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The Maple Leafs cap situation is encouraging but there are limitations to what they can do

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Photo credit:© Bob DeChiara-USA TODAY Sports
Jon Steitzer
1 month ago
The salary cap has now officially been locked in at $88M and you can plan your Capfriendly Armchair GM sessions accordingly (for as long as they are still available.) The Leafs’ cap situation is neither dire nor allows the team to blank-cheque players. At a quick glance, the Maple Leafs have $18.8M, and for the first time in a long time that comes without any LTIR commitments. The CapFriendly baseline has 10 forwards, 5 defencemen, and 1 goaltender under contract on the Leafs roster, needing a minimum of 2 forwards, 1 defenceman, and 1 goaltender. That number changes through a couple of realizations, Cade Webber and Conor Timmins should not be considered locks for the Leafs blueline. Practically the Leafs have $20.8M available and need a minimum of 2 forwards, 3 defencemen, and 1 goaltender. That’s still $3.46M per vacancy if they don’t utilize their press box or $2.08M per vacancy if they utilize it to their fullest.
The Leafs have several unrestricted free agents who seem like they will at least factor into the discussion about whether or not they should return. Tyler Bertuzzi and Max Domi have become fan favourites but would be looking for raises and term. Ilya Samsonov isn’t likely to be returning as the Leafs appear to be prioritizing a new direction in goal, and Joel Edmundson, TJ Brodie, and Ilya Lyubushkin would likely need to return at a discount for the Leafs to not pursue upgrade options this summer. Throw Nick Robertson, Connor Dewar, and Timothy Liljegren into the mix as interesting but not expensive restricted free agents and the Leafs might have more cap space than roster spaces depending on the position.
The Leafs also need to consider who will be pushing for more work in 2024-25, and that is an impressive list of players. Fraser Minten, Easton Cowan, Jacob Quillan, Nick Abruzzese, and Nikita Grebyonkin could all vie for spots in the Leafs lineup. As could the previously mentioned Cade Webber, Conor Timmins, along with Marshall Rifai and Topi Niemela as dark horse candidates. Nothing in Brad Treliving’s history shows that he will hold lineup spots for young players but given what the Leafs might want to spend on the essential lineup card spots, cheap ELC players as the Maple Leafs’ reserve might make sense.
Assuming conservative cap hits for the Maple Leafs restricted free agents and the reliance on at least a couple of entry-level contract players for depth, the Leafs have around $15M to spend on one forward, two defencemen, and a goaltender or about $3.75M per vacancy. That sounds like a decent amount but what needs to be considered is that the salary cap increase represents a 6.67% average salary increase for players around the NHL, and the bulk of that average will find its way into the pockets of the best free agents available. Also, the Leafs don’t need two defencemen, they need a top pairing and likely another top four defenceman. The forward the Leafs need is ideally a second line centre, and the goaltender the Leafs want should be capable of handling 50 starts. This is where money starts looking tight.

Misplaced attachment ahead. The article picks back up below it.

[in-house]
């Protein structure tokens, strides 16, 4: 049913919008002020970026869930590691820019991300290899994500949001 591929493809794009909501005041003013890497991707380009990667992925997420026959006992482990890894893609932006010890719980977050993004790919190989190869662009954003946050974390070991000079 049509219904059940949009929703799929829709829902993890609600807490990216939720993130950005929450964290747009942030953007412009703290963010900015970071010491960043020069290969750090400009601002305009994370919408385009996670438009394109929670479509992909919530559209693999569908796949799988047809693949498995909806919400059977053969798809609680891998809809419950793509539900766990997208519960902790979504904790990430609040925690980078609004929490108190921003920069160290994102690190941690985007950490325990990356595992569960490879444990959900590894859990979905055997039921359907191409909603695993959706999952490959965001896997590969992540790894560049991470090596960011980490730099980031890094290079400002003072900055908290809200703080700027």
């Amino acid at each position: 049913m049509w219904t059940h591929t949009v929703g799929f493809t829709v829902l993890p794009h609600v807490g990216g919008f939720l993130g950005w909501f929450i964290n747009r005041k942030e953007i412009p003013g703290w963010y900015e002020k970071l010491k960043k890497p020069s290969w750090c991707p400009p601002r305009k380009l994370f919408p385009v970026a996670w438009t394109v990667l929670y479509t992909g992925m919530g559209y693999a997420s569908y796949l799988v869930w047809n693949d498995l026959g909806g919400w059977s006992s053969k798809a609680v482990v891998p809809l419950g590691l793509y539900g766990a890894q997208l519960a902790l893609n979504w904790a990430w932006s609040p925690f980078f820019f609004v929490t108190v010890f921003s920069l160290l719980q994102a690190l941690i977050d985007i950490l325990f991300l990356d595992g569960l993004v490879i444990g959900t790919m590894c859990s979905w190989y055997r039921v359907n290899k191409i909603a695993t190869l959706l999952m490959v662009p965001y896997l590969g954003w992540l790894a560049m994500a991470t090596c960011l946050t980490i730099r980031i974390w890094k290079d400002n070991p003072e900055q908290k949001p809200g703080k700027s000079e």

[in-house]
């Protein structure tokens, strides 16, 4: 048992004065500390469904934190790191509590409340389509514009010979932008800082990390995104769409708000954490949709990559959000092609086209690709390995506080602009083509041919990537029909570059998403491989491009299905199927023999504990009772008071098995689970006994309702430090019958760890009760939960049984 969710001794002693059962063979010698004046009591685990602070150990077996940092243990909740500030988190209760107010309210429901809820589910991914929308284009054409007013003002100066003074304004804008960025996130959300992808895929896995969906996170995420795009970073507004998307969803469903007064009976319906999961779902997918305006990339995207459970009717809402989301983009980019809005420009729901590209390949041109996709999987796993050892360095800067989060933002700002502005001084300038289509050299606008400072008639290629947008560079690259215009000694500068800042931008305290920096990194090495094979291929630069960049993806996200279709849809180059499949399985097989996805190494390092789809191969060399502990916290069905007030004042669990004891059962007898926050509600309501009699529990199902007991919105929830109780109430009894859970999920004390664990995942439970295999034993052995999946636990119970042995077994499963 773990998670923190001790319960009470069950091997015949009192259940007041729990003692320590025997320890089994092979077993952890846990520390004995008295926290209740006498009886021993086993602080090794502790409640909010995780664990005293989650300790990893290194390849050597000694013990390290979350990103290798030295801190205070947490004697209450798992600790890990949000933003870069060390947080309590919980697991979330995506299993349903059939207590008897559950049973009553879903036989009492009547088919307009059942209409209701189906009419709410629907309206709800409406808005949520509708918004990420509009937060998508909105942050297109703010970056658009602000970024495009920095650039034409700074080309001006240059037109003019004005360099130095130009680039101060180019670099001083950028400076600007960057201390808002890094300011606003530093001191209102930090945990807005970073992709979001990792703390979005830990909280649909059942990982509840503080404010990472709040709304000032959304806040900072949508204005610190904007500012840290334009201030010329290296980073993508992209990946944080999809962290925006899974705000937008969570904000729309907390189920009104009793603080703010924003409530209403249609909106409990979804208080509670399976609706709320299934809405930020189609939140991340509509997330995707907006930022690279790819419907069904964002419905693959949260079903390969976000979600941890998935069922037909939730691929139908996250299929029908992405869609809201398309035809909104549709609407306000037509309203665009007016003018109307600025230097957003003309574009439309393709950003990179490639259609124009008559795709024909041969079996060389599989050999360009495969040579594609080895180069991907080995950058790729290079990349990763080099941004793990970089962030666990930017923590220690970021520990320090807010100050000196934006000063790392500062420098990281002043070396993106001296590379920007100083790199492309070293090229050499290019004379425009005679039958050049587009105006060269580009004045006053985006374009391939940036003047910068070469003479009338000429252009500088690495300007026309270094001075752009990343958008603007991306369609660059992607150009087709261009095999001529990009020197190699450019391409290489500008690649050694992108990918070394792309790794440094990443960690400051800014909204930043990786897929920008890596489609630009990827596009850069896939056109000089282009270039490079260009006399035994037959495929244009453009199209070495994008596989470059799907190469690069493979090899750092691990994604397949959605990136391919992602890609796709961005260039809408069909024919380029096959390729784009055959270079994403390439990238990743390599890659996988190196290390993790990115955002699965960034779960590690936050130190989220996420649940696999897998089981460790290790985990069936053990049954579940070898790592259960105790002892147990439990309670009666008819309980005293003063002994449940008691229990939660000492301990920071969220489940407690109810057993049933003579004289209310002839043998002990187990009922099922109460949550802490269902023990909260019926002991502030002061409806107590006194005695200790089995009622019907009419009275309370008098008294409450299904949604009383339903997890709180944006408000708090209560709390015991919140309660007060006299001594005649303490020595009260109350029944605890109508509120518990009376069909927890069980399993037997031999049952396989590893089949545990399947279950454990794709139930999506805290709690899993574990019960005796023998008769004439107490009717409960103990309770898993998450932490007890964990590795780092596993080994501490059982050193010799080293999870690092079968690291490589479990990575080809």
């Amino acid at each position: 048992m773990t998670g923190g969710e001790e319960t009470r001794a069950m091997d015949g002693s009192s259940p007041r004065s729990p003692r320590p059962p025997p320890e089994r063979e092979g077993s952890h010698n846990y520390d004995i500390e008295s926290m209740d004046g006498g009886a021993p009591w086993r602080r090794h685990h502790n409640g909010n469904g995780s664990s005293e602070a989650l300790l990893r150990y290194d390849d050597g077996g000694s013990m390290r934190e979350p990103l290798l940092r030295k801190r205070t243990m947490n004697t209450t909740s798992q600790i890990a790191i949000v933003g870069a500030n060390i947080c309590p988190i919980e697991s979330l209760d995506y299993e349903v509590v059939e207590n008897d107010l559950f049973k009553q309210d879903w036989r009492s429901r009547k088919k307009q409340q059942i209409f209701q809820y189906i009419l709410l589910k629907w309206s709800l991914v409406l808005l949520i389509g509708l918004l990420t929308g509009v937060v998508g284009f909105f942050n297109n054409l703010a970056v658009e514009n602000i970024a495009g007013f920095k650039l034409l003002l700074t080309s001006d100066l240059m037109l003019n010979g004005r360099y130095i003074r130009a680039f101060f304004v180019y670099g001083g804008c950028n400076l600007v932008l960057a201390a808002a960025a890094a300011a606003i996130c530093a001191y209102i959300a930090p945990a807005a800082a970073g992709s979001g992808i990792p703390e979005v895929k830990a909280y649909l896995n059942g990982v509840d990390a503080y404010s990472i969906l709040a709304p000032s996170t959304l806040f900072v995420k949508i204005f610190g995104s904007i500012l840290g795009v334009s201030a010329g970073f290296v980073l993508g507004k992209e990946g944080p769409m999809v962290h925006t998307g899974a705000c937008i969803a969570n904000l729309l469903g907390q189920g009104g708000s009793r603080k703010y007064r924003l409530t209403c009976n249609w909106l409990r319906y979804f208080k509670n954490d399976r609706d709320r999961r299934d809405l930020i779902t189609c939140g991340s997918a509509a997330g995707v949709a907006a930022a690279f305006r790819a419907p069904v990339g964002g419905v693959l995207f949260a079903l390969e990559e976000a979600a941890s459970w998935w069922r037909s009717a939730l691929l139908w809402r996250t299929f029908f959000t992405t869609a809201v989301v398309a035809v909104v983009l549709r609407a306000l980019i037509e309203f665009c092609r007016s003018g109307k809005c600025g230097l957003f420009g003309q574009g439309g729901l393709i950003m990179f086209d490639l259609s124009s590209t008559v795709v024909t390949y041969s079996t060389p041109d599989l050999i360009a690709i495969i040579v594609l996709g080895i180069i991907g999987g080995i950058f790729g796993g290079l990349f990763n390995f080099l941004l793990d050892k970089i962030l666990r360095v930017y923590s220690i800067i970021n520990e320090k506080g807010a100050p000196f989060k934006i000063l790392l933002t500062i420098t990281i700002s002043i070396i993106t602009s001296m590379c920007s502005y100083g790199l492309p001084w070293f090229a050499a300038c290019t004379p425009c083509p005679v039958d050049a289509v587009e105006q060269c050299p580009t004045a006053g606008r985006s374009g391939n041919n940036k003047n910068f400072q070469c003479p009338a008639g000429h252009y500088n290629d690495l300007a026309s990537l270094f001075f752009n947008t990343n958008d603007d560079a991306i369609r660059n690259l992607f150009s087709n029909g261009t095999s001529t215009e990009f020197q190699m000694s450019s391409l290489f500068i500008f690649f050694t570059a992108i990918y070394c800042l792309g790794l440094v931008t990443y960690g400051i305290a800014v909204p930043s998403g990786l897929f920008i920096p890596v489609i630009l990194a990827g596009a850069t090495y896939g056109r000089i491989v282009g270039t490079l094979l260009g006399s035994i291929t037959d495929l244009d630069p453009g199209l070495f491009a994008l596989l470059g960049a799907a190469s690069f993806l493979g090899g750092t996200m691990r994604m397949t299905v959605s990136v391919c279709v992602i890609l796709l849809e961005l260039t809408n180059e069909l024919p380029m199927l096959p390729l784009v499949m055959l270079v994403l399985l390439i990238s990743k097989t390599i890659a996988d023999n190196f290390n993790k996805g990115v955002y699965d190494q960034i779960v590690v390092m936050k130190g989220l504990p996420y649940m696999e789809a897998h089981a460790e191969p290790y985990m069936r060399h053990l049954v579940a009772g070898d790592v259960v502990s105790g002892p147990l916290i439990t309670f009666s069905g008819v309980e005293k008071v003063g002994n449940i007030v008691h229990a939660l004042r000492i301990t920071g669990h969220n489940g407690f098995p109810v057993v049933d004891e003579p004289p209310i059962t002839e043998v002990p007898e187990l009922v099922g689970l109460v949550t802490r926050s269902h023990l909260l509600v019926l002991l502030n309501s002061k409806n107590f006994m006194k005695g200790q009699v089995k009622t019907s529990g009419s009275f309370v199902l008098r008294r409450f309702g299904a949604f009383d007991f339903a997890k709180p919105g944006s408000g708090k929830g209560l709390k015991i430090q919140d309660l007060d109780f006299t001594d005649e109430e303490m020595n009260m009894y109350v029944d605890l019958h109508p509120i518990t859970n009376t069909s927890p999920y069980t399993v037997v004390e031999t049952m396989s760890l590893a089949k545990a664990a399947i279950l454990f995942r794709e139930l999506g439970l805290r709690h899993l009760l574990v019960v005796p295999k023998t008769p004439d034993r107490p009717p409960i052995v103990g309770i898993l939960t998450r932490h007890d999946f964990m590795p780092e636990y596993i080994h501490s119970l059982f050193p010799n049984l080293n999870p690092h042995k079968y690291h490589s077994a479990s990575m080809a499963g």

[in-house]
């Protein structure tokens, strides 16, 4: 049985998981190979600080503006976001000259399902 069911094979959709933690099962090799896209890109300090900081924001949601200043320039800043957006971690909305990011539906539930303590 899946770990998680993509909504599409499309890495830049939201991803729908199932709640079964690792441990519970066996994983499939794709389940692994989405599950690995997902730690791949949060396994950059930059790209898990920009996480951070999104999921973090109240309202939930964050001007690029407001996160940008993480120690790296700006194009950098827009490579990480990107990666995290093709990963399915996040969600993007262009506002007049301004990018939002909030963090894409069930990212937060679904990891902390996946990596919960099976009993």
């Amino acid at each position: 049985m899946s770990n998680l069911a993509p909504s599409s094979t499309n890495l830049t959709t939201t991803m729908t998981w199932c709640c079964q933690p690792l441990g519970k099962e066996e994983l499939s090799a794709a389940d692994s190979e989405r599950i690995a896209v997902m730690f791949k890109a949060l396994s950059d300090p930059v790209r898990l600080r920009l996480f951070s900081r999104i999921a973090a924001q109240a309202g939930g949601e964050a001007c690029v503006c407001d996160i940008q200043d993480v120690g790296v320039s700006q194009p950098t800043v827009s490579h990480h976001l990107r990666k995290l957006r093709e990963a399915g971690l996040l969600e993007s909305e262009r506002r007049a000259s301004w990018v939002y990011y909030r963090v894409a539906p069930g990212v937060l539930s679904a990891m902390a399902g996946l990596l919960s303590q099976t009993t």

Without going full “trade Mitch Marner” in this post (you can find plenty of other places on this site where we’ve explored that idea) the Leafs have options to create salary cap space. Moving on from David Kampf is a favourite suggestion of mine as the Leafs have a capable 4C with Pontus Holmberg and decent Plan B options with Connor Dewar and Jacob Quillan, not to mention that role might be the best starting place for Fraser Minten as well. Moving on from Kampf to Holmberg represents a $1.6M savings if Kampf can be dealt.
There is also the option of trading Ryan Reaves, who could represent a $500k savings if the Leafs replaced him with one of their entry-level players or even a non-name brand enforcer. He’s not a luxury the Leafs can afford. The Leafs could also make tough decisions on Nick Robertson and Timothy Liljegren and the Leafs could find savings in entry level replacements.
The likely takeaway is it will be hard to bring back Max Domi or Tyler Bertuzzi. It also seems impossible to address every hole in the Leafs’ lineup. If the Laurent Brossoit rumours are true, the Leafs seem willing to gamble in goal for greater flexibility on defence, likely the forward position will suffer a similar fate to sure up a long-term area of concern for Toronto. At the same time, defence might be the place where gambling on star power and cap hits in the name of players who would systematically work under Craig Berube might be the practical alternative to skimping on goaltending and a centre. That’s still a hard sell.
The Leafs having $20M to spend is a good thing for them but the reality of trying to upgrade the roster when Bertuzzi, Domi, Samsonov, Brodie, Giordano, Edmundson, and Lyubushkin are on the way out will require some creativity. Brad Treliving being open to considering everything and anything is the right course of action if Toronto doesn’t want to wait until the summer of 2025 when Tavares is off the books and another cap increase makes upgrading easier.

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